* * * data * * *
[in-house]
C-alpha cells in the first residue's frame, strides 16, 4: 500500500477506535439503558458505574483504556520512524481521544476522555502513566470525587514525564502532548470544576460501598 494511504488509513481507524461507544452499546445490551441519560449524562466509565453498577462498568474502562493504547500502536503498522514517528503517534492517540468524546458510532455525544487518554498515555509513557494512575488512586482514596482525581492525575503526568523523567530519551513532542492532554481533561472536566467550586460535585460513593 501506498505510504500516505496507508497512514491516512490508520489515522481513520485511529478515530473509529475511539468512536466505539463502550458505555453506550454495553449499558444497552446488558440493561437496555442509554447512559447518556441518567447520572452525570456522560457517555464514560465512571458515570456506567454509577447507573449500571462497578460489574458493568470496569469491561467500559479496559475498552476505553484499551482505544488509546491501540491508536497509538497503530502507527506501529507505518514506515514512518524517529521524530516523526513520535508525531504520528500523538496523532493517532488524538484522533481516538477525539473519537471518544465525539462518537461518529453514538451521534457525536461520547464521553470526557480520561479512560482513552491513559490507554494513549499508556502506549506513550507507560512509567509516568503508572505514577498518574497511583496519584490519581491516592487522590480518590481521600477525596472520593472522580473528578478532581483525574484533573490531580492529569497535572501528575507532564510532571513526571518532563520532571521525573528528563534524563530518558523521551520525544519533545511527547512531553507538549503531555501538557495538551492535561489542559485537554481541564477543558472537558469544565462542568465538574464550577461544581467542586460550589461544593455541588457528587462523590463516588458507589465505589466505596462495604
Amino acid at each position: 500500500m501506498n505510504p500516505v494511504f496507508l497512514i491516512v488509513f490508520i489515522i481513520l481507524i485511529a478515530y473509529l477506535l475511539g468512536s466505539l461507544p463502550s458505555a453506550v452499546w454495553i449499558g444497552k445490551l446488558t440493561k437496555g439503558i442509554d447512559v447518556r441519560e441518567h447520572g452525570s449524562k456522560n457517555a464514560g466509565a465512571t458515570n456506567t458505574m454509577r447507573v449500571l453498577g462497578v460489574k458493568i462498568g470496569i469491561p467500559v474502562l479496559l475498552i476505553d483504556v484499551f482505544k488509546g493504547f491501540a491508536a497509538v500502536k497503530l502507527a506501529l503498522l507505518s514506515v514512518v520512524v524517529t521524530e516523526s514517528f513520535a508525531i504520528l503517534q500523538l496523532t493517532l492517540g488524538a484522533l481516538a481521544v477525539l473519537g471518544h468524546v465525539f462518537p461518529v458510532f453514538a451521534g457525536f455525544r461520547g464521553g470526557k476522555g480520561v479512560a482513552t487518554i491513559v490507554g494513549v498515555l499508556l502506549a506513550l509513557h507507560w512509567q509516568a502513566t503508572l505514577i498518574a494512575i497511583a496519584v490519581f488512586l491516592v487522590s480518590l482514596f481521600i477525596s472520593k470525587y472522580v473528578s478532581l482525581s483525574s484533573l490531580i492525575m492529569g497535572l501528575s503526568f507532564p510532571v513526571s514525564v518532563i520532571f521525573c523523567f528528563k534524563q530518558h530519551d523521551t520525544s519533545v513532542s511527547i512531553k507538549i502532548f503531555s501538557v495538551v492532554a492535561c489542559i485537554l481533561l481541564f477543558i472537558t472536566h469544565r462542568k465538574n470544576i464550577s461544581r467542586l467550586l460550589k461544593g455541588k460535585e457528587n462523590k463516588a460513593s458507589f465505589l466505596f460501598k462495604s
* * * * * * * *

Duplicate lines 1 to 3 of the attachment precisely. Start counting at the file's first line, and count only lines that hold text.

[in-house]
C-alpha cells in the first residue's frame, strides 16, 4: 500500500477506535439503558458505574483504556520512524481521544476522555502513566470525587514525564502532548470544576460501598 494511504488509513481507524461507544452499546445490551441519560449524562466509565453498577462498568474502562493504547500502536503498522514517528503517534492517540468524546458510532455525544487518554498515555509513557494512575488512586482514596482525581492525575503526568523523567530519551513532542492532554481533561472536566467550586460535585460513593 501506498505510504500516505496507508497512514491516512490508520489515522481513520485511529478515530473509529475511539468512536466505539463502550458505555453506550454495553449499558444497552446488558440493561437496555442509554447512559447518556441518567447520572452525570456522560457517555464514560465512571458515570456506567454509577447507573449500571462497578460489574458493568470496569469491561467500559479496559475498552476505553484499551482505544488509546491501540491508536497509538497503530502507527506501529507505518514506515514512518524517529521524530516523526513520535508525531504520528500523538496523532493517532488524538484522533481516538477525539473519537471518544465525539462518537461518529453514538451521534457525536461520547464521553470526557480520561479512560482513552491513559490507554494513549499508556502506549506513550507507560512509567509516568503508572505514577498518574497511583496519584490519581491516592487522590480518590481521600477525596472520593472522580473528578478532581483525574484533573490531580492529569497535572501528575507532564510532571513526571518532563520532571521525573528528563534524563530518558523521551520525544519533545511527547512531553507538549503531555501538557495538551492535561489542559485537554481541564477543558472537558469544565462542568465538574464550577461544581467542586460550589461544593455541588457528587462523590463516588458507589465505589466505596462495604
Amino acid at each position: 500500500m501506498n505510504p500516505v494511504f496507508l497512514i491516512v488509513f490508520i489515522i481513520l481507524i485511529a478515530y473509529l477506535l475511539g468512536s466505539l461507544p463502550s458505555a453506550v452499546w454495553i449499558g444497552k445490551l446488558t440493561k437496555g439503558i442509554d447512559v447518556r441519560e441518567h447520572g452525570s449524562k456522560n457517555a464514560g466509565a465512571t458515570n456506567t458505574m454509577r447507573v449500571l453498577g462497578v460489574k458493568i462498568g470496569i469491561p467500559v474502562l479496559l475498552i476505553d483504556v484499551f482505544k488509546g493504547f491501540a491508536a497509538v500502536k497503530l502507527a506501529l503498522l507505518s514506515v514512518v520512524v524517529t521524530e516523526s514517528f513520535a508525531i504520528l503517534q500523538l496523532t493517532l492517540g488524538a484522533l481516538a481521544v477525539l473519537g471518544h468524546v465525539f462518537p461518529v458510532f453514538a451521534g457525536f455525544r461520547g464521553g470526557k476522555g480520561v479512560a482513552t487518554i491513559v490507554g494513549v498515555l499508556l502506549a506513550l509513557h507507560w512509567q509516568a502513566t503508572l505514577i498518574a494512575i497511583a496519584v490519581f488512586l491516592v487522590s480518590l482514596f481521600i477525596s472520593k470525587y472522580v473528578s478532581l482525581s483525574s484533573l490531580i492525575m492529569g497535572l501528575s503526568f507532564p510532571v513526571s514525564v518532563i520532571f521525573c523523567f528528563k534524563q530518558h530519551d523521551t520525544s519533545v513532542s511527547i512531553k507538549i502532548f503531555s501538557v495538551v492532554a492535561c489542559i485537554l481533561l481541564f477543558i472537558t472536566h469544565r462542568k465538574n470544576i464550577s461544581r467542586l467550586l460550589k461544593g455541588k460535585e457528587n462523590k463516588a460513593s458507589f465505589l466505596f460501598k462495604s